Thatís what makes MONEYBALL such an unqualified triumph: it explores the fascinating business side of baseball that we rarely get glimpses of and it also provides viewers with a fly-on-the-wall look into the provocative and intrepid personalities that donít play the game that lead to a teamís ultimate success.  In a way, itís kind of a perfect sports film for our fiscally uncertain times.  It almost works as a metaphor for lower-middle working class strife; sometimes, we have to exploit the little intangible things for maximum and efficient gain.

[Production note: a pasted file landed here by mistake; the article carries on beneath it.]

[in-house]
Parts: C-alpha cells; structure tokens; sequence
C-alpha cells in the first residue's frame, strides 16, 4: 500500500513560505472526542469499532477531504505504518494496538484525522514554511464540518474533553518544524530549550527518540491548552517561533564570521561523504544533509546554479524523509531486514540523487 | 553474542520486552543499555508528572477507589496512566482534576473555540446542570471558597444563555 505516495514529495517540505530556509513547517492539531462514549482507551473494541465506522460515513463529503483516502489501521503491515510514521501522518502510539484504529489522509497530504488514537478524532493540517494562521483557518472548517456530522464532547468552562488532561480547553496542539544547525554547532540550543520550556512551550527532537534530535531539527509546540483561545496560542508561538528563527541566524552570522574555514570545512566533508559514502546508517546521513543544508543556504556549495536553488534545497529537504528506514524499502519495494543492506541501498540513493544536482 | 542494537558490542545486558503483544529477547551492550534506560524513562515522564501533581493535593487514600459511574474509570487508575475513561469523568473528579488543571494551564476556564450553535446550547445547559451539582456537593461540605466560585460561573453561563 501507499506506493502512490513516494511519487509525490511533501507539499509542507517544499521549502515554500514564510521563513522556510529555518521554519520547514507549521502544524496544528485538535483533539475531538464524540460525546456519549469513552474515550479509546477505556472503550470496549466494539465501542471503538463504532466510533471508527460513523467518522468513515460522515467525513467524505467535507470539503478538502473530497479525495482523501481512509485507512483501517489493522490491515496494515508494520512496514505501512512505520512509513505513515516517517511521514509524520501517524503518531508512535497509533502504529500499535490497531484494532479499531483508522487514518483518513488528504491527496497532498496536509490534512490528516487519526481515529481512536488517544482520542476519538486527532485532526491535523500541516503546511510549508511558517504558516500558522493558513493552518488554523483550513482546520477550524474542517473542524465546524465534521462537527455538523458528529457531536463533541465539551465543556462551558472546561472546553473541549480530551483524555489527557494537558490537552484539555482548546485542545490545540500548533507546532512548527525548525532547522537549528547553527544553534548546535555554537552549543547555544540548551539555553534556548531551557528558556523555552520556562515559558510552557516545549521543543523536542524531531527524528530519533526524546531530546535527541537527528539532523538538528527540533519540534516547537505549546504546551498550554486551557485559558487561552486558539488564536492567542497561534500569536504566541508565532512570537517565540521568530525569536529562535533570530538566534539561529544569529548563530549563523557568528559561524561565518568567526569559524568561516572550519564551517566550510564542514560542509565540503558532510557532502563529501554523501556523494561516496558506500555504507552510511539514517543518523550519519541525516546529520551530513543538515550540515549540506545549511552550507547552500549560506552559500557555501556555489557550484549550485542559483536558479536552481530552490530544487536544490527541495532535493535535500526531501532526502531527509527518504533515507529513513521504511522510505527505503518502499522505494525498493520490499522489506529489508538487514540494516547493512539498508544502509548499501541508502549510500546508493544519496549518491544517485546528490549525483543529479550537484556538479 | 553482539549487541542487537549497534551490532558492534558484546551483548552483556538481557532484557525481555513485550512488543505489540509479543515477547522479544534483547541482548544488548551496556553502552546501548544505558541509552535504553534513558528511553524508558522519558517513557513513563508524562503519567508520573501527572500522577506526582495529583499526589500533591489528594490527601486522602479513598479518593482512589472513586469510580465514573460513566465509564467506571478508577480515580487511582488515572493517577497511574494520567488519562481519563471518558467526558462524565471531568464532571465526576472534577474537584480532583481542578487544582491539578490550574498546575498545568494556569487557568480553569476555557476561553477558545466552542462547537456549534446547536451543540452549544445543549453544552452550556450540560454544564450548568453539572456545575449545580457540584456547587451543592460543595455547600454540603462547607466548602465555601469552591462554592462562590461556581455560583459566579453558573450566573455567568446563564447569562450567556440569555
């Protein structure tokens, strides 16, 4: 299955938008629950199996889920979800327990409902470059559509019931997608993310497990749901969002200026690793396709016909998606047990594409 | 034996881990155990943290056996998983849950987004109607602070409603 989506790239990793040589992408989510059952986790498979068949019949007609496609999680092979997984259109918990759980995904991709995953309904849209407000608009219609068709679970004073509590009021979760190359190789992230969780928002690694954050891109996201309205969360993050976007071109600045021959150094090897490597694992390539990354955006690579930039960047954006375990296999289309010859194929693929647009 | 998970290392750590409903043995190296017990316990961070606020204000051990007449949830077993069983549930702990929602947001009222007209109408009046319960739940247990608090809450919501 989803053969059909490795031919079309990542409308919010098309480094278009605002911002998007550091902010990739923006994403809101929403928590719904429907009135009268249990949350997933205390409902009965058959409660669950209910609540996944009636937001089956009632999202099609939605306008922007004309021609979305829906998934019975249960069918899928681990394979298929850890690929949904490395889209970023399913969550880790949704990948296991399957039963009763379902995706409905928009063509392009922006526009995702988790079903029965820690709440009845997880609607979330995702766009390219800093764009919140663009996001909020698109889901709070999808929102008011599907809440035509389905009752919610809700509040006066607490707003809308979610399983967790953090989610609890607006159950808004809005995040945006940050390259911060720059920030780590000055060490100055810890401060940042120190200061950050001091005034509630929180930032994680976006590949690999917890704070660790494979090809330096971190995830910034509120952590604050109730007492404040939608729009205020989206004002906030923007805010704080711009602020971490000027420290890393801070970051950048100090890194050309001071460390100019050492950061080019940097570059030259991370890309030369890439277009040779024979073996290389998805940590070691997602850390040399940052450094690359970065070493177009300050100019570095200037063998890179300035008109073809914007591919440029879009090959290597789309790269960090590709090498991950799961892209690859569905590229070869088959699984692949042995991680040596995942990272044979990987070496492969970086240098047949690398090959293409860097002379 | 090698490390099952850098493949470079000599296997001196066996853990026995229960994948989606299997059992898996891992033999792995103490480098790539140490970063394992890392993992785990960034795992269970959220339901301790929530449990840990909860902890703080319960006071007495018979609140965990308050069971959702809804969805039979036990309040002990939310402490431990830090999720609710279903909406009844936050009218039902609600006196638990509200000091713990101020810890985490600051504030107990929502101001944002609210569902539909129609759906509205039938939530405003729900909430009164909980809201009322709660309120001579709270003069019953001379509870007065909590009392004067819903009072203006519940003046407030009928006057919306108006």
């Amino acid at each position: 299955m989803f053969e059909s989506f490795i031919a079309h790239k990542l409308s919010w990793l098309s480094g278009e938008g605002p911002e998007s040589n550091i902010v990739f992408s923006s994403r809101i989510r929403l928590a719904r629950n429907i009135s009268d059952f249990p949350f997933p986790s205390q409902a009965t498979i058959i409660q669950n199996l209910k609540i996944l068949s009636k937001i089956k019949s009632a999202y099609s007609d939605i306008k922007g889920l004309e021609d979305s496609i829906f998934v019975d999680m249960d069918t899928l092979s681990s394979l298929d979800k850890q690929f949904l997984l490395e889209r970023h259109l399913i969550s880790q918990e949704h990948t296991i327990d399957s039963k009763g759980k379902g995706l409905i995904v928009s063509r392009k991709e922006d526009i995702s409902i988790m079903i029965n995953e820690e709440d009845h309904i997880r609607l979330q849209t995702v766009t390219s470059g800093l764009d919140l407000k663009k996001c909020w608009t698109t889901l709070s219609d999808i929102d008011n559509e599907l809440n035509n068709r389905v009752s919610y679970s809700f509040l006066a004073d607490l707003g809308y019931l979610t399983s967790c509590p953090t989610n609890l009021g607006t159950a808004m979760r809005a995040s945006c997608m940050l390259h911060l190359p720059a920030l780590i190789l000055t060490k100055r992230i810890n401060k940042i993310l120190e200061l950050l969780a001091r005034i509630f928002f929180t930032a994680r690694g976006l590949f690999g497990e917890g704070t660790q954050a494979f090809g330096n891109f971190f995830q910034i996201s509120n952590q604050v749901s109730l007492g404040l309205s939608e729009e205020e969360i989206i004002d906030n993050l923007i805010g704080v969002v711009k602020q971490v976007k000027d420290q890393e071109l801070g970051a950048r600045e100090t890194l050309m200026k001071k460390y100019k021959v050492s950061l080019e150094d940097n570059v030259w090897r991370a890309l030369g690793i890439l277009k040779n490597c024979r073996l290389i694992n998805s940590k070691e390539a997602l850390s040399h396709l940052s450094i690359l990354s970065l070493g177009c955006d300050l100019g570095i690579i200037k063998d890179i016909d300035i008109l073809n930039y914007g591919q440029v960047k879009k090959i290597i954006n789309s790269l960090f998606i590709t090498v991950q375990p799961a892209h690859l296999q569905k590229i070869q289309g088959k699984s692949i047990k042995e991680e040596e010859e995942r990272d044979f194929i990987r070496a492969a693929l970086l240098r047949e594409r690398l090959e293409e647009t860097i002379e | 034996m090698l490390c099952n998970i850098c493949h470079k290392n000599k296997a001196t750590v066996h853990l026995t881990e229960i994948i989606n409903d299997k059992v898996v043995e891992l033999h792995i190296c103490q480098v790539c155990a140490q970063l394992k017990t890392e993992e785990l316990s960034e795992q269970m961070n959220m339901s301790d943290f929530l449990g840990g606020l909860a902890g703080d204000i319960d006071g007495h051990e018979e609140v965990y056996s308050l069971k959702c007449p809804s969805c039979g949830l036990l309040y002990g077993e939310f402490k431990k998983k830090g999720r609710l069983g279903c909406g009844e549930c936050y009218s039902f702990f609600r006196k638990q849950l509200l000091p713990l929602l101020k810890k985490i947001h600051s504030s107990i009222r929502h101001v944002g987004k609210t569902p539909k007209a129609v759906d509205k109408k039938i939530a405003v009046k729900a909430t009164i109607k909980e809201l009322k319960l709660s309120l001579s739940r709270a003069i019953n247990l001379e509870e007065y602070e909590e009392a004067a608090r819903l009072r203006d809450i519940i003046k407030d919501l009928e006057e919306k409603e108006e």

The film Ė directed by Bennett Miller (CAPOTE) and written by the  dream team pairing of Oscar winning screenwriters Aaron Sorkin (THE SOCIAL NETWORK) and Steven Zaillian (SCHINDLERíS LIST) Ė is based on the 2003 book MONEYBALL: THE ART OF WINNING AND UNFAIR GAME by Michael Lewis, which in turn deals with the Oakland Athletics and their general manager, Billy Beane, in the early 2000ís.  The book and film explore the massive and, yes, unfair gulf that exists between rich and poor baseball teams while competing for World Series glory and how Beane, with some help, used modern advances in analytics to create a sabermetric approach to develop a productive and winning team on a dime store budget.  By using more empirical means of fielding a team (primarily using on-base percentages), Beane and his small entourage spat in the face of collected baseball wisdom of the last 100-plus years, which they saw as antiquated and flawed.